Much of the world—including the United States—faces increasing conflict as Earth’s human population continues to grow but the supply of good, clean water decreases. Water shortages and the struggle to determine how much should be used for agriculture, industry, recreation, wildlife and drinking have sparked legal and policy battles. In addition, pesticides, pollution, invasive species, climate change and droughts threaten the availability of good, clean water. Resolving these complex issues requires the best scientific information and training of natural resource scientists, managers, engineers and policymakers.
The National Science Foundation established a National Research Traineeship program at the University of Nebraska-Lincoln to meet this need. As stated by the National Science Foundation, NRT programs are "dedicated to effective training of STEM graduate students in high priority interdisciplinary research areas, through the use of a comprehensive traineeship model that is innovative, evidence-based, and aligned with changing workforce and research needs."
The University of Nebraska-Lincoln NRT program trains master’s and doctoral students in understanding resilience of agricultural ecosystems, particularly the Platte River Basin in Nebraska. The NRT students come from multiple disciplines—the natural, computational, engineering, agricultural and social sciences—to study panarchy theory, novel sensing technologies and modeling, adaptive management and policy interventions. They strive to develop tools that can collect, synthesize and analyze data to inform decisions and policies for managing water resources. They hope to keep the Platte River Basin and other agro-ecosystems healthy and resilient for all who depend upon them now and for generations to come.
Students taking the "Foundations of Ecological Resilience" class performed speed talks about their resilience research at the Resilience Alliance Science Meeting on October 20. Eleven students from Nebraska presented (10 NRT-funded students and graduate student Penny Greer), along with graduate students from Michigan State University. The 10 NRT students presenting came from the third and fourth cohorts of the program: Kate Bird, Catherine Chan, Alexis Chavez, Dominic Cristiano, Sydney James, Breanne Lewis-Jones, Annie Madsen, Daniel Morales, Rubi Quiñones, and Sarah Thompson.
NRT professors Craig Allen, Francisco Muñoz-Arriola and Leen-Kiat Soh and the program coordinator, Ronica Stromberg, attended the Alcorn State University Virtual Graduate and Professional Career Fair on October 1 and enjoyed the chance to speak with prospective graduate students in the many STEM disciplines from which the Nebraska NRT conducts research on ecological resilience.
Nick Brozović, Director of Policy at the Daugherty Water for Food Global Institute and professor of agricultural economics, visited the NRT virtually on September 30 to give students an insider glimpse of the important work the institute and the Nebraska Water Center are doing in Nebraska and internationally.
The NRT kicked off the new school year with a meet-and-greet by Zoom to welcome our five new students and new NRT professor Lisa Pytlik-Zillig on August 11.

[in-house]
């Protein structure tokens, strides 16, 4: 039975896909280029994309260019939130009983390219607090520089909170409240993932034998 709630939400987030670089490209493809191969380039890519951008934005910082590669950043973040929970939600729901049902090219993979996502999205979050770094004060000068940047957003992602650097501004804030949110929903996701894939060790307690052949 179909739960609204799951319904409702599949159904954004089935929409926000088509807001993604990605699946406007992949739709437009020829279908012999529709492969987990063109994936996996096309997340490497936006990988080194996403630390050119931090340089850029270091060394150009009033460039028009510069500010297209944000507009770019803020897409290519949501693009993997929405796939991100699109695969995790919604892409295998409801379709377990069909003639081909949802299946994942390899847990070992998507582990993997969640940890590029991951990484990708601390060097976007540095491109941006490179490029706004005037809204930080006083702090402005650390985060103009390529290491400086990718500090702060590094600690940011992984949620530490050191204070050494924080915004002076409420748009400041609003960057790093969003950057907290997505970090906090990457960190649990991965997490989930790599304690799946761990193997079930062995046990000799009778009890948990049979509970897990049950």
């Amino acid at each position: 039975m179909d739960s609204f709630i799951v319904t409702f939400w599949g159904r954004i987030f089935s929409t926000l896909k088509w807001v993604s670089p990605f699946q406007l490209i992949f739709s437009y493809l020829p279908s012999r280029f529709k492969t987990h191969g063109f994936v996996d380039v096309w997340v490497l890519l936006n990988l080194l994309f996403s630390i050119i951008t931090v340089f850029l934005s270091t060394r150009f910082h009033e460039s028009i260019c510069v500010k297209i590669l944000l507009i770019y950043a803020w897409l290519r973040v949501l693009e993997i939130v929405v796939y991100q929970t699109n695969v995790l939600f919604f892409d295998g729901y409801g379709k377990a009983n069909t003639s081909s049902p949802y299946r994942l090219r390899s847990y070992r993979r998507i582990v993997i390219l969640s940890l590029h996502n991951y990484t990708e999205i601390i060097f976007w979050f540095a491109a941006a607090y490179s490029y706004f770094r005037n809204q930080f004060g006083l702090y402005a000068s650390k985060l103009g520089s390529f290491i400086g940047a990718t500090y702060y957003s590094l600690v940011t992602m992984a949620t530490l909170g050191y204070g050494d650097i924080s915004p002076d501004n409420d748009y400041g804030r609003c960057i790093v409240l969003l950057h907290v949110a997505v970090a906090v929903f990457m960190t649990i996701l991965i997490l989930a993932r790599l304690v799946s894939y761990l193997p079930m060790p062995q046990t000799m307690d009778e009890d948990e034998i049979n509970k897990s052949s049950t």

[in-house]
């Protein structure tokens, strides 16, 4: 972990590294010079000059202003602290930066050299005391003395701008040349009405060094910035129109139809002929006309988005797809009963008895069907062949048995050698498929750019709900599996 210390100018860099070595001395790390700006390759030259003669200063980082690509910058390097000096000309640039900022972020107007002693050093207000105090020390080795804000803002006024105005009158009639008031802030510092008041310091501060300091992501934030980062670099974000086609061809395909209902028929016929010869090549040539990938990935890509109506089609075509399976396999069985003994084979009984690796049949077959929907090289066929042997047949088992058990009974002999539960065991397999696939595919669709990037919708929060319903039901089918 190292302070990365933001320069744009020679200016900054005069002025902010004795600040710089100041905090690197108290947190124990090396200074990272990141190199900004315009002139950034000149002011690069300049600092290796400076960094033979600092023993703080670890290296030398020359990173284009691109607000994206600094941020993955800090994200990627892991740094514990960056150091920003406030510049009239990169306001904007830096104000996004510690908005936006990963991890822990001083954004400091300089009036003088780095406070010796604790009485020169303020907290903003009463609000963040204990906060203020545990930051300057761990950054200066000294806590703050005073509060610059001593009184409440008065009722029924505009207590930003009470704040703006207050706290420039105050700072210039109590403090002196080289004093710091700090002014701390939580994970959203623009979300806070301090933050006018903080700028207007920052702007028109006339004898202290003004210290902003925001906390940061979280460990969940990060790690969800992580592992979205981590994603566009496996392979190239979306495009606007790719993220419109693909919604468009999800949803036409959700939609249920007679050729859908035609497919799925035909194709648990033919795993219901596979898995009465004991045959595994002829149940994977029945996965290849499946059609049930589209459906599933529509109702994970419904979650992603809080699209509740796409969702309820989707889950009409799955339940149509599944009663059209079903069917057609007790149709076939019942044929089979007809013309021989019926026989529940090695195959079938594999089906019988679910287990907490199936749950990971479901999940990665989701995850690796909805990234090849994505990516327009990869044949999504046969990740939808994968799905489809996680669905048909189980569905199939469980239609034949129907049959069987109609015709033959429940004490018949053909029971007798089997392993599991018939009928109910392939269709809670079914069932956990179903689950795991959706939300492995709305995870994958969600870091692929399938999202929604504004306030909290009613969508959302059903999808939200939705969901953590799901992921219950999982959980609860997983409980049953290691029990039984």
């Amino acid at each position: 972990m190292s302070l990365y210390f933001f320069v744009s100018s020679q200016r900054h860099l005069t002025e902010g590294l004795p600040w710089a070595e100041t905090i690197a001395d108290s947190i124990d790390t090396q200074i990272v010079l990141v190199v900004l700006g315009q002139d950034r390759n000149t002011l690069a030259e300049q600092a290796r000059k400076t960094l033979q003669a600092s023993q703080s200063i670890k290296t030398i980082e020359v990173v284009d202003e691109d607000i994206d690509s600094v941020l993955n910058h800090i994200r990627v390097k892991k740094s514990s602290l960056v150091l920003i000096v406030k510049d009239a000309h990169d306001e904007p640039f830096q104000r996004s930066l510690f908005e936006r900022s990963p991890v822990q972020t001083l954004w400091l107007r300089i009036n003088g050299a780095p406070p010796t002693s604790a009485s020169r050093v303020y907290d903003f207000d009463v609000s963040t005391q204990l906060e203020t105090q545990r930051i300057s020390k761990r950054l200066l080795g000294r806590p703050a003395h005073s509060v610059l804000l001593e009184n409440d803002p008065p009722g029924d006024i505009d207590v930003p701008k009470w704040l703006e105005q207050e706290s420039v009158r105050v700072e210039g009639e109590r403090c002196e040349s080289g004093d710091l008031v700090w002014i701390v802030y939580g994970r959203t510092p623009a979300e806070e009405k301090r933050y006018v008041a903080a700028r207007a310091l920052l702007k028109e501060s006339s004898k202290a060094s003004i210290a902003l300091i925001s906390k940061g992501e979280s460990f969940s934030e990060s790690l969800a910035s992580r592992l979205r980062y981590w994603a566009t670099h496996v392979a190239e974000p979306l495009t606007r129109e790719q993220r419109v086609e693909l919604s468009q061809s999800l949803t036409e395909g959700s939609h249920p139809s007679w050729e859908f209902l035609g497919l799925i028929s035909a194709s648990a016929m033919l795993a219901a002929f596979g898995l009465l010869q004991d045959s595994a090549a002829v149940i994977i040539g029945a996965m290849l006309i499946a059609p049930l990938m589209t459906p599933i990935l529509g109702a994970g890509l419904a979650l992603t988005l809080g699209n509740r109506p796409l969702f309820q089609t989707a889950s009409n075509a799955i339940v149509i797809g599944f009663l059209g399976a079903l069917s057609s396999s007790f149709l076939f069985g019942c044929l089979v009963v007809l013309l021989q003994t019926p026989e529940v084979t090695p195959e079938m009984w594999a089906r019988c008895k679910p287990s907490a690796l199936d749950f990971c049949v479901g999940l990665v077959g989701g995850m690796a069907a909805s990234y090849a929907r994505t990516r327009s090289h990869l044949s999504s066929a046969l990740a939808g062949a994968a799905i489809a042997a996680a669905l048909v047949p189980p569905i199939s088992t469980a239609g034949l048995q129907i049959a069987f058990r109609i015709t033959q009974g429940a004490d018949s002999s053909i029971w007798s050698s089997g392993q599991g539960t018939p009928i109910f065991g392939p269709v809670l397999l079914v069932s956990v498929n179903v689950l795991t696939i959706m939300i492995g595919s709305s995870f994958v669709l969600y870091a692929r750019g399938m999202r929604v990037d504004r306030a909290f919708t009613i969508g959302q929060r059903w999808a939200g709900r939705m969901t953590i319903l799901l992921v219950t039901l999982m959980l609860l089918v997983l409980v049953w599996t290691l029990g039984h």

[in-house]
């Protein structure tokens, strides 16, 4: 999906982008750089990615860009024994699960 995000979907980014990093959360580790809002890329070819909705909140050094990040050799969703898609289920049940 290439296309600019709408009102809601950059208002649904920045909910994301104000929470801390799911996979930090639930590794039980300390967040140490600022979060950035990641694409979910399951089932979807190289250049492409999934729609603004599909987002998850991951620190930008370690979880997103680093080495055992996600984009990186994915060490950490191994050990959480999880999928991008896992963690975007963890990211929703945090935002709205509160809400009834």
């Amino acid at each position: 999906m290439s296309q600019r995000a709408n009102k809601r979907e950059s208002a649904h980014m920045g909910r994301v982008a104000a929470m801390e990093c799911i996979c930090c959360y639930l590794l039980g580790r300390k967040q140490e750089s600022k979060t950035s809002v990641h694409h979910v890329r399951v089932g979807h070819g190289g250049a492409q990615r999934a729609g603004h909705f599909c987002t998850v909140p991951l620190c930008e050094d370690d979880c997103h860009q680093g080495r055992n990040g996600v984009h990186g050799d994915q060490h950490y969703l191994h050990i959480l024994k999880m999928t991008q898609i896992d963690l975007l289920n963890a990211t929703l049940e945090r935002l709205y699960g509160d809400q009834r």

NRT professor Francisco Muñoz-Arriola and Thiago Romanelli, professor at Universidade de São Paulo, Brazil, taught the minicourse "Decision-Making and Attribution Science of Socio(agro)ecological Systems” to NRT and Brazilian graduate students on August 3-7.
The NRT admitted Catherine Chan and Breanne Lewis-Jones as doctoral students and Kate Bird, Alexis Chavez and Sarah Thompson as master's students for fall 2020. These outstanding new students started their NRT traineeships August 1. Congratulations to all!
The eight NRT students in the Council for Resilience Education won an Educational Aids Blue Ribbon from the American Society of Agricultural and Biological Engineers for their educational materials about ecological resilience. NRT students Conor Barnes, Dominic Cristiano, Julie Fowler, Katharine Hogan, Jessica Johnson, Alison Ludwig, Daniel Morales, and Rubi Quiñones received the award virtually at the ASABE international meeting July 12. The Educational Aids Blue Ribbon Awards Competition promotes excellence in informational materials contributing to the understanding of agricultural and biological engineering subjects outside of the traditional classroom setting.
Note: In response to the coronavirus, the university is taking numerous precautions to protect its staff and students. These include canceling large, public events and offering a mix of online and smaller, in-person classes. We are still carrying on the great work of Nebraska—but now at a distance. Go, Big Red!
Ellis Adjei Adams, assistant professor of geography and environmental policy in the Keough School of Global Affairs at the University of Notre Dame, speaks to the NRT
Dirac Twidwell, NRT assistant professor, speaks on "Putting Monitoring into Practice: Strategies for Large-Scale Conservation" at the Center for Grassland Studies
Igor Linkov, COVID Senior Data Analyst at DHS/FEMA and Risk and Decision Science Focus Area Lead for the U.S. Army Engineer Research and Development Center, speaks to the NRT
"Fifteenth Week" preparation for finals
Finals take place. Fall semester ends.
November 30-December 18
Optional remote mini-session
Conor Barnes, NRT doctoral student, speaks on "Legislation in Invasive Species Management" at the Center for Grassland Studies
Robin Craig, a leading environmental law scholar, speaks to the NRT about law and policy, especially as it relates to water
Optional spring three-week session
January 25-May 7
Regular spring academic session